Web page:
Maras have evolved from national extortionists to international criminals
In spite of the existence of bigger criminal organizations, the world can’t look away from El Salvador, home of gangs such as Mara Salvatrucha and Barrio 18. The Salvadoran gangs have turned the Central American country into one of the most dangerous places in the world and have normalized crimes such as extortion, murder, and robbery.
The difference between criminal activities in El Salvador and other countries, such as Mexico or Colombia, is that Salvadoran gangs don’t have any additional resource on which they can rely on. Political scientist José Miguel Cruz, in an article published in The Economist, stated that “people” is the only resource that the nation can exploit. Certainly, that explains the nature of the country’s criminal activities.
The transportation system, as well as small and medium sized businesses, suffer from regular extortions. It’s said that bus companies, every year, must hand over at least 3% of their revenue to different gangs. This behavior is so ingrained in El Salvador that people see it as inevitable. That sort of response comes from the long tradition –close to 40 years of existence– and the integration of criminal activities with businesses and the government.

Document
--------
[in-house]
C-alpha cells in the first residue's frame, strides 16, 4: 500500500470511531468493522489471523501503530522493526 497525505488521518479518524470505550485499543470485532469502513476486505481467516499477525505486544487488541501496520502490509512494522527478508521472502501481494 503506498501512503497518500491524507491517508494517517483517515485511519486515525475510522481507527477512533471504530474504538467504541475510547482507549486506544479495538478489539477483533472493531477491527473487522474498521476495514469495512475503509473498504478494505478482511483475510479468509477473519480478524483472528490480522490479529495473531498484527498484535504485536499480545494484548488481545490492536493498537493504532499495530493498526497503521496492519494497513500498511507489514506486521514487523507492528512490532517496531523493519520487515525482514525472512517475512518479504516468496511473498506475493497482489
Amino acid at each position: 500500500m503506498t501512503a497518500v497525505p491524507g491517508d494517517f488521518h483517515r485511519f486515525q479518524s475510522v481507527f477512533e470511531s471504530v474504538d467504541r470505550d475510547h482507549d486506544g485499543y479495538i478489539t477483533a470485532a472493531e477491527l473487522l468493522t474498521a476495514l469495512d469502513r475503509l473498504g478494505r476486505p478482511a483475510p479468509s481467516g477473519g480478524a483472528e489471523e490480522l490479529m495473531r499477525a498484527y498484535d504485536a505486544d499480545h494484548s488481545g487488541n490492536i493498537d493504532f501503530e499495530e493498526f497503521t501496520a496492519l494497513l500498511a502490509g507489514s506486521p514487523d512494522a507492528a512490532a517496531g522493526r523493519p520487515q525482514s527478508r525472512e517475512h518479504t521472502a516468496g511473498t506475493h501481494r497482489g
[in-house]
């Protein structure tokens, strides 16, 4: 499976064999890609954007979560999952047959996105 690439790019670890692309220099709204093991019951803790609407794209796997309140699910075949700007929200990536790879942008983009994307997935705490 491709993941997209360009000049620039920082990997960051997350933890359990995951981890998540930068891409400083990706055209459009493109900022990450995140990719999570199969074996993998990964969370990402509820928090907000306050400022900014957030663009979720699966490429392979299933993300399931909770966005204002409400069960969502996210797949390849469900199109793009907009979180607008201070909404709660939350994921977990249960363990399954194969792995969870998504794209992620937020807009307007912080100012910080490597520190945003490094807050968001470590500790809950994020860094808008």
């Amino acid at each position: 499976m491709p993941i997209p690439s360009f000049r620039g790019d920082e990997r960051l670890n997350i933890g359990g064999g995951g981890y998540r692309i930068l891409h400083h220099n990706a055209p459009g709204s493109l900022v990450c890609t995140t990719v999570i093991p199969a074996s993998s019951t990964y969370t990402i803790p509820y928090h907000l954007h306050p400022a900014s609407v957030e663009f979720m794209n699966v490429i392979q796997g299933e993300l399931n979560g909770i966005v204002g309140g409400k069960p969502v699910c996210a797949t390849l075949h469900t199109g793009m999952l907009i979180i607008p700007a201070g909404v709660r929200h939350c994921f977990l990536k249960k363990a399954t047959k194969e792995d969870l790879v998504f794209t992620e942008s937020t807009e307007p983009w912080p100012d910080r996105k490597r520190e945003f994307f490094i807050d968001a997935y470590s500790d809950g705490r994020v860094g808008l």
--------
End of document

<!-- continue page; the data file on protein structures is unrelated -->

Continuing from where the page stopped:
In the last couple of years, the extortion money has gone from the hands of gangs to the hands of those in the private and public sector. In 2012, the government tried to implement a program that would give certain liberties to the gangs, but it would –and it did– reduce murder rates. While it helped increase the feeling of safety among Salvadorans, it also gave the idea that gangs were infiltrating legitimate organizations.
The functions of Salvadoran gangs were clearly defined by two elements: loyalty and lack of opportunities. The reality shows that being a gang member is far from a difficult decision for Salvadorans when their opportunities of education and formal employment are scarce. Now, if the government doesn’t tackle these two evident deficiencies it is likely that the gangs will have a third element: a strong role in the public and private sector.
This sort of “gang culture” could affect the everyday life and the politic system, as it has happened in other Latin American countries. The dangers are clear: lack of trust from the general public, a culture based on illegal activities and a cloudy economy, tainted by unknown sources of capital.
LatinAmerican Post | Juan Sebastián Torres
Copy edited by Susana Cicchetto